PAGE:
Ezekiel 22:8,26: This text points out a couple of important points. First, God wants us to make a clear distinction between the holy and the common, as He did himself. I think that too often I personally let some things go by doing common things on a holy day, but God won’t tolerate that. He also will not tolerate me closing my eyes to keeping the Sabbath, particularly when I know and have been taught that I should. But overall, the distinction between holy and common and clean and unclean is important to make. Because when Satan can convince that all are the same, then you truly have stopped “remembering to keep it holy”.
Ezekiel 44:24: The actual verse was not very helpful for expanding my understanding of the Sabbath day. However verse 23 highlights an important concept. It says: They [the priests] are to teach the people the difference between the holy and the common. This is a concept that is important to the Sabbath also. If I am unable to discern what is holy and what is not, there doesn’t seem to truly be a way that I can keep the Sabbath as God would want me. Back in creation, God himself made the Sabbath day holy. There is nothing I can change about the holiness of that day. So what happens when I do common things, on a holy day?
Matthew 12:1-12: It is so refreshing to finally hear from Jesus himself what the Sabbath should be about. Jesus and his disciples were picking grain in the fields on the Sabbath, and the Pharisees called them out on it and told them that they are not allowed to pick grain on the Sabbath according to the 4th commandment which says not to work. Jesus gave them 2 examples where the ”the law” was seemingly broken, but in the end, it actually was not because mercy was shown.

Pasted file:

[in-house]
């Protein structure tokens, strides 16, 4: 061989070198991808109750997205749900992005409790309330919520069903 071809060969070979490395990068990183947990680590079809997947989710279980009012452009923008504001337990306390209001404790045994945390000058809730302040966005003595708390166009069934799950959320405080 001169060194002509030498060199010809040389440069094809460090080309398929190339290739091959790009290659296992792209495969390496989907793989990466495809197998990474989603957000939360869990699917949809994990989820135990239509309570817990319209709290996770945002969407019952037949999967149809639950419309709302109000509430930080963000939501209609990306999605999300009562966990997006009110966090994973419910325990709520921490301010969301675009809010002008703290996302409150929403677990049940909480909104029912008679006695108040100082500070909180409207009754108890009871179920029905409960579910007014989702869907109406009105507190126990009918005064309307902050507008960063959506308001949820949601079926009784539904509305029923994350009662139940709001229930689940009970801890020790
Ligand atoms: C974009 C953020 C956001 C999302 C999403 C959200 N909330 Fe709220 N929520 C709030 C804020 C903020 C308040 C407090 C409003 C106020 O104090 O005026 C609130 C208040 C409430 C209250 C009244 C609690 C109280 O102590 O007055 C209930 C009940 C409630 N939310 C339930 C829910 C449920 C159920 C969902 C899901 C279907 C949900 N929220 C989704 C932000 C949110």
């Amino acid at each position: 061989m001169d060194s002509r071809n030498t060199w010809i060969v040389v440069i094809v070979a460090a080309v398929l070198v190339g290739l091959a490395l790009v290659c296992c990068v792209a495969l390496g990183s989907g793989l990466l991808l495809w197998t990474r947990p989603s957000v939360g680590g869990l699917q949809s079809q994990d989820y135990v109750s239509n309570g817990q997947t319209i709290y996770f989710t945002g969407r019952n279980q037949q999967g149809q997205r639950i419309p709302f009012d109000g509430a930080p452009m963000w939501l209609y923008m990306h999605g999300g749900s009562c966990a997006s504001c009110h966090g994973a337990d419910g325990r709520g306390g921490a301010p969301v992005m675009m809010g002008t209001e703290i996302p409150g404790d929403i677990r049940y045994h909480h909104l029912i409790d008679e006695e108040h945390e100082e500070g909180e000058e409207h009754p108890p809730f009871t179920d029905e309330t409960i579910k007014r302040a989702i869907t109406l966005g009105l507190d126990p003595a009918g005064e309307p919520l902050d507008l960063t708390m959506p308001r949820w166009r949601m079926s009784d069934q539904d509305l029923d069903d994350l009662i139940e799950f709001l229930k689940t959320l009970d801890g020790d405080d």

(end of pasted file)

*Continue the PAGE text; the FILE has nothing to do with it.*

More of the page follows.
The first example was when David entered the temple and ate consecrated bread (1 Sam 21:1-6). Now this was clearly a law being broken here because only the priests were supposed to eat this bread. But you have to understand what happened before this. In the previous chapters Saul has just tried to kill David and he fled away. Then he talked with his good friend Jonathan asking him to confirm whether Saul was still is angry with him and wants to kill him or not. Jonathan confirms that Saul is still hot with anger (after he almost killed Jonathan for just mentioning David’s name) and tells David he must go forever because Saul is very angry. So David set’s off with his men to flee from Saul. It is clear that God is leading David throughout all this, and that Saul is filled with the anger of Satan. So during all of this running away, David and his men have no food and are getting weak. So they come upon a temple, and David walks in alone and asks for some food to eat. The priest tells him that they have no normal food, but they do have the consecrated bread. Rather than the priest sticking to the rule of the law and denying David and his men bread, he shows MERCY and feeds them, so that they might have energy on their treacherous journey. In this case MERCY was more important.